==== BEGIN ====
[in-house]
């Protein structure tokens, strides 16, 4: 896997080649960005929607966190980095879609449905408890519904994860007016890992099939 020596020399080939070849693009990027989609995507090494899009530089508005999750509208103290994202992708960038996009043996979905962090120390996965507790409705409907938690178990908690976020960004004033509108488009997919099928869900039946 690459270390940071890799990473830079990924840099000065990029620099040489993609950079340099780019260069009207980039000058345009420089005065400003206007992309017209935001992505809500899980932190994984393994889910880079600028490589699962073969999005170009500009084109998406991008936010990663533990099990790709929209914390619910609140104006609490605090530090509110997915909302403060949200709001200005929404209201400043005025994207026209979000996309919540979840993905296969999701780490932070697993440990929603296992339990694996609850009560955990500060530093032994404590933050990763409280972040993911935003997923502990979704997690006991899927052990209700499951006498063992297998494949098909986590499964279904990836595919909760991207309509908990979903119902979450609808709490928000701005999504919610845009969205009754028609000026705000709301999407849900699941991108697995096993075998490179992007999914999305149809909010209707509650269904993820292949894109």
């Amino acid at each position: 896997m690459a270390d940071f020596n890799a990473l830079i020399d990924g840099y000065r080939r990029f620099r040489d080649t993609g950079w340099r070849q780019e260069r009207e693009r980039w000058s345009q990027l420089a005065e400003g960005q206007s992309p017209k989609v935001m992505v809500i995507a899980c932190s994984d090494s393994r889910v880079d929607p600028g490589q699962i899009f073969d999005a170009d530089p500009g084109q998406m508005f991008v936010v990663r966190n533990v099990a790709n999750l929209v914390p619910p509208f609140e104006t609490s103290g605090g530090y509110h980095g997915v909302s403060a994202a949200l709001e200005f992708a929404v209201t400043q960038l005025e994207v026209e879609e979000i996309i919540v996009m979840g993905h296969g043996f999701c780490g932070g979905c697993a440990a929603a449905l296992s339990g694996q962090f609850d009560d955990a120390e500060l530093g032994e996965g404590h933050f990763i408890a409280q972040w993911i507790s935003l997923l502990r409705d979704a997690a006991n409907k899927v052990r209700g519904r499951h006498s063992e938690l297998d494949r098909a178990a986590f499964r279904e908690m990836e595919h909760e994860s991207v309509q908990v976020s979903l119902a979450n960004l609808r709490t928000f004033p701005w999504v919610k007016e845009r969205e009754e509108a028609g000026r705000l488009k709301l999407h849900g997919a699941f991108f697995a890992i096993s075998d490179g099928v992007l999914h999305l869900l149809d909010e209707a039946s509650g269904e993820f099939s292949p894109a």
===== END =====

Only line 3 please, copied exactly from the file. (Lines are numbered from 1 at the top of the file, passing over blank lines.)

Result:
């Amino acid at each position: 896997m690459a270390d940071f020596n890799a990473l830079i020399d990924g840099y000065r080939r990029f620099r040489d080649t993609g950079w340099r070849q780019e260069r009207e693009r980039w000058s345009q990027l420089a005065e400003g960005q206007s992309p017209k989609v935001m992505v809500i995507a899980c932190s994984d090494s393994r889910v880079d929607p600028g490589q699962i899009f073969d999005a170009d530089p500009g084109q998406m508005f991008v936010v990663r966190n533990v099990a790709n999750l929209v914390p619910p509208f609140e104006t609490s103290g605090g530090y509110h980095g997915v909302s403060a994202a949200l709001e200005f992708a929404v209201t400043q960038l005025e994207v026209e879609e979000i996309i919540v996009m979840g993905h296969g043996f999701c780490g932070g979905c697993a440990a929603a449905l296992s339990g694996q962090f609850d009560d955990a120390e500060l530093g032994e996965g404590h933050f990763i408890a409280q972040w993911i507790s935003l997923l502990r409705d979704a997690a006991n409907k899927v052990r209700g519904r499951h006498s063992e938690l297998d494949r098909a178990a986590f499964r279904e908690m990836e595919h909760e994860s991207v309509q908990v976020s979903l119902a979450n960004l609808r709490t928000f004033p701005w999504v919610k007016e845009r969205e009754e509108a028609g000026r705000l488009k709301l999407h849900g997919a699941f991108f697995a890992i096993s075998d490179g099928v992007l999914h999305l869900l149809d909010e209707a039946s509650g269904e993820f099939s292949p894109a």